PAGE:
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How to protect your company's information

4 Corporate Policies to Protect Your Company’s Information

September 20, 2017


Sure, you want to create yet another corporate policy like you want another root canal. But not having comprehensive policies to help protect your company’s information and data. Can have disastrous, even fatal consequences for your company.

Every bit of information your company has, from personal information about employees and customers to business information about suppliers and partners. Must be protected for your company to stay in compliance with government regulations, non-disclosure agreements, and contractual obligations.

The following list will give you an idea of the sorts of policies your company needs in place to remain complainant and protect its business information.

1. Internet Usage Policy

Are there any businesses that don’t rely on the web at least for research, training and/or communications? Controlling how employees use the internet for business purposes is key to protecting your business information and making sure the internet is issued ethically and for the intended purposes.

2. Access Control Policy

Often an off-shoot of the internet usage policy and more often related to company IT and intranets. An Access Control Policy helps you manage who has access to what systems, resources and information (often through the use of passwords). To help prevent the wrongful and damaging use of any of them.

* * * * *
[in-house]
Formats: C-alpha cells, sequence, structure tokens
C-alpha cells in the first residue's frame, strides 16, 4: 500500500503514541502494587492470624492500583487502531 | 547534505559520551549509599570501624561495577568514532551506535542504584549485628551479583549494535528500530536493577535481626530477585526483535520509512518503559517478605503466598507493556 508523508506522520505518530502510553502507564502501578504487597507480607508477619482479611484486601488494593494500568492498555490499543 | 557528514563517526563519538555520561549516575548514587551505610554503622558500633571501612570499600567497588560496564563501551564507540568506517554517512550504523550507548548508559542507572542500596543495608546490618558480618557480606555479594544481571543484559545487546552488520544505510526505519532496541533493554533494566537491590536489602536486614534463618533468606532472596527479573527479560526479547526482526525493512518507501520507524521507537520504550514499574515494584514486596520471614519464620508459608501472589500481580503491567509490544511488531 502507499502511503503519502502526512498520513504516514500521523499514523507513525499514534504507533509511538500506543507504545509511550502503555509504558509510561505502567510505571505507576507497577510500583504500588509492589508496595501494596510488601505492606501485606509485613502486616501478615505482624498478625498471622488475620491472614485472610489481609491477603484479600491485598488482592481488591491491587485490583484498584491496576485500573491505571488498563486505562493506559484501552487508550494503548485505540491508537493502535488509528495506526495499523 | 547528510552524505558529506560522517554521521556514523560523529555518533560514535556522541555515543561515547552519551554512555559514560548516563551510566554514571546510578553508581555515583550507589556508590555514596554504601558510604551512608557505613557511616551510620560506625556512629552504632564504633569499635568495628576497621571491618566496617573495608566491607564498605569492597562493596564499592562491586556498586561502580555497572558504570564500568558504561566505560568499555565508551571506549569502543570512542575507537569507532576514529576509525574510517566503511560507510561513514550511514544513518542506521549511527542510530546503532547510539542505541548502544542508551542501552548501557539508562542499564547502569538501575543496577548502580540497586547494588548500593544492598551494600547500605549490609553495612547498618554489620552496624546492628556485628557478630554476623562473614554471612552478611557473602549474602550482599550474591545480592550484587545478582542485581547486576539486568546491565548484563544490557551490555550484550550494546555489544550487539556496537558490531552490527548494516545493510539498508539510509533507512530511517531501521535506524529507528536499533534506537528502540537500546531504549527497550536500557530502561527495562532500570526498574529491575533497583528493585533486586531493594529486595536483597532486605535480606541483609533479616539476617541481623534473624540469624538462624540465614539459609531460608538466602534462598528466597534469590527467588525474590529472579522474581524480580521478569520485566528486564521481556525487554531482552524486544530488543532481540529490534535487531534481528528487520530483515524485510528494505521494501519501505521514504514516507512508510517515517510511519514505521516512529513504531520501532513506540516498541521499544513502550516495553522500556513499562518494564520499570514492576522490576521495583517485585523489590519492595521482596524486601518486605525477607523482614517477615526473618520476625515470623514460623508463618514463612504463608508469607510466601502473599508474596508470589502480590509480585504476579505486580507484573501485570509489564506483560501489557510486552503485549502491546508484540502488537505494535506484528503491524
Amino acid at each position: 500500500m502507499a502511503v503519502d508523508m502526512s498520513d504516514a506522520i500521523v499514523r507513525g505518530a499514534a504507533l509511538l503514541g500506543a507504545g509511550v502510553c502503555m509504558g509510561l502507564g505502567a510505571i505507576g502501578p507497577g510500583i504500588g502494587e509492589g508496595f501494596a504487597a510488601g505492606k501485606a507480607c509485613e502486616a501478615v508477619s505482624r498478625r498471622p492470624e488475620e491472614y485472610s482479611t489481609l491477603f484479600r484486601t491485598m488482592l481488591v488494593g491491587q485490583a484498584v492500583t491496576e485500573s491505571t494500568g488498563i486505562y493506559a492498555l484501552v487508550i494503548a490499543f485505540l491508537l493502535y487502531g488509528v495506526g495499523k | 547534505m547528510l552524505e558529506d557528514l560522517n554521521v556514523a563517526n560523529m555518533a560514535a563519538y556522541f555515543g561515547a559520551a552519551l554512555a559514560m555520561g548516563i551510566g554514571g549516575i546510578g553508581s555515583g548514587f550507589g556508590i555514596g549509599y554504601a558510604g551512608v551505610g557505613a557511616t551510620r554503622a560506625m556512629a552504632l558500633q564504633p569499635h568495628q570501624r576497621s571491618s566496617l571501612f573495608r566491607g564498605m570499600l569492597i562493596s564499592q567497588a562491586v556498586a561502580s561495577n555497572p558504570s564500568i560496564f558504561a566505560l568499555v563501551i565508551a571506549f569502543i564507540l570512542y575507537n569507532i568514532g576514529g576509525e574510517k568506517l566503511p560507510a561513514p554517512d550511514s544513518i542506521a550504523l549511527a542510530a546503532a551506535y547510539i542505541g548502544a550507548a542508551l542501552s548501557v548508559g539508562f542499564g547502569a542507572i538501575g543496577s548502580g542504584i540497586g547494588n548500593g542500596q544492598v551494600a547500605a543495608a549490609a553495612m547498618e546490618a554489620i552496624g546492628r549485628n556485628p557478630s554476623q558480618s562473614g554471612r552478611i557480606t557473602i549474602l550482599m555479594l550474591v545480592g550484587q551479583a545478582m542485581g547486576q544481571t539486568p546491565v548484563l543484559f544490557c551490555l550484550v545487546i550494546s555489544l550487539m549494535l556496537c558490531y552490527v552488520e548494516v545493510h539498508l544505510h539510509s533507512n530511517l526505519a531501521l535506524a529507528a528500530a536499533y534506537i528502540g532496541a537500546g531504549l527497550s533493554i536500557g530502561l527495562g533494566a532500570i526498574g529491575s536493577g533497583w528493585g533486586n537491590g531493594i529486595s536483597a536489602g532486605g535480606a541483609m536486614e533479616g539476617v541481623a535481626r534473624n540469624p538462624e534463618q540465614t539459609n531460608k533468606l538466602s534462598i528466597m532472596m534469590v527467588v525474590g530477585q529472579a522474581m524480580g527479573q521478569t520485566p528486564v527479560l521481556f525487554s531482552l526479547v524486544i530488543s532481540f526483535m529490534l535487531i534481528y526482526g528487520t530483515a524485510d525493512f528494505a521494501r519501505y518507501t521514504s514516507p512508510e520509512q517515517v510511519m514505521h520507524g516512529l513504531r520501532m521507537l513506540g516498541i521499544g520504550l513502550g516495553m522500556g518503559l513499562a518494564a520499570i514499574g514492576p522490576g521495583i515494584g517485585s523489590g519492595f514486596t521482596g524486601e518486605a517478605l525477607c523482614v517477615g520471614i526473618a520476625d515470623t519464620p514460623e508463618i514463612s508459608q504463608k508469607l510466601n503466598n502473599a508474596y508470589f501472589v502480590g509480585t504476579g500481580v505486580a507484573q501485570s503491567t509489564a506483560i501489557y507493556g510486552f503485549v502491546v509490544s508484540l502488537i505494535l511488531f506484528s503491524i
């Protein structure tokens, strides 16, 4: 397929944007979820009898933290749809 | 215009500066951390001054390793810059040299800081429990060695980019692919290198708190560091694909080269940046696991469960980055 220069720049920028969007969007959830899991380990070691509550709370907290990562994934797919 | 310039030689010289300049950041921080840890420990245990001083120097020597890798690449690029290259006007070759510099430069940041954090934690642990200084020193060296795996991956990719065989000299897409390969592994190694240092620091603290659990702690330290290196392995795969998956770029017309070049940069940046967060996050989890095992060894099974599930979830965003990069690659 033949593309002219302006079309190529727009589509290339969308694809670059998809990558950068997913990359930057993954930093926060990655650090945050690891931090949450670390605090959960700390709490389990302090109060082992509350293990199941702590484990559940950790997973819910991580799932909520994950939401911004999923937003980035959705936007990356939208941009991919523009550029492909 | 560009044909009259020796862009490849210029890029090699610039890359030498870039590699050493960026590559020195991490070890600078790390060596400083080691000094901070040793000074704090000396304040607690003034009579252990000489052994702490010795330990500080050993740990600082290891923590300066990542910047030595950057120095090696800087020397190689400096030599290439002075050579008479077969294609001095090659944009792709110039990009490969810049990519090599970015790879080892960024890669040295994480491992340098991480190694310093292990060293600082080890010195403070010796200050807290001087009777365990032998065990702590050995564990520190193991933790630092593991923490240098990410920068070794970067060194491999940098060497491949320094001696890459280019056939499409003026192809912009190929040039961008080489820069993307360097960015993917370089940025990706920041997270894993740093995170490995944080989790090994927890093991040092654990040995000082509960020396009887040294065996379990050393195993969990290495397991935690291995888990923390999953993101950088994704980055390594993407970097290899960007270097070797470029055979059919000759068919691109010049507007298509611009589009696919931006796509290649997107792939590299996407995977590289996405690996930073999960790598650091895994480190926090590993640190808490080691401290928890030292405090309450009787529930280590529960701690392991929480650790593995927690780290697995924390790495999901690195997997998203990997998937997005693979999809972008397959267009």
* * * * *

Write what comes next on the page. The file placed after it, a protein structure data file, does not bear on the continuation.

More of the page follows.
3. Social Media Policy

A social media policy outlines how employees, especially those who work directly with customers, should conduct themselves on social media. The policy needs to cover not only social media messaging done on behalf of the company. But also employees’ personal messaging that could affect the company legally or otherwise damage its reputation.

4. Clean Desk Policy

This isn’t merely about having a neat and tidy workplace. Instead, Clean Desk Policies must have data security as their core focus. Basically, a clean desk policy governs what papers, folders, and media storage devices must be put away. Either at the end of the day or when an employee is away from his or her desk. Employers are responsible for providing adequate storage space and document destruction procedures, including access to a shredder or secure storage areas for documents that are to be shredded.

As access to online media continues to be more widespread, easily available from a smartphone, and less and less controlled by employers. It’s increasingly important to have these and other policies in place to protect your business and everyone associated with it.

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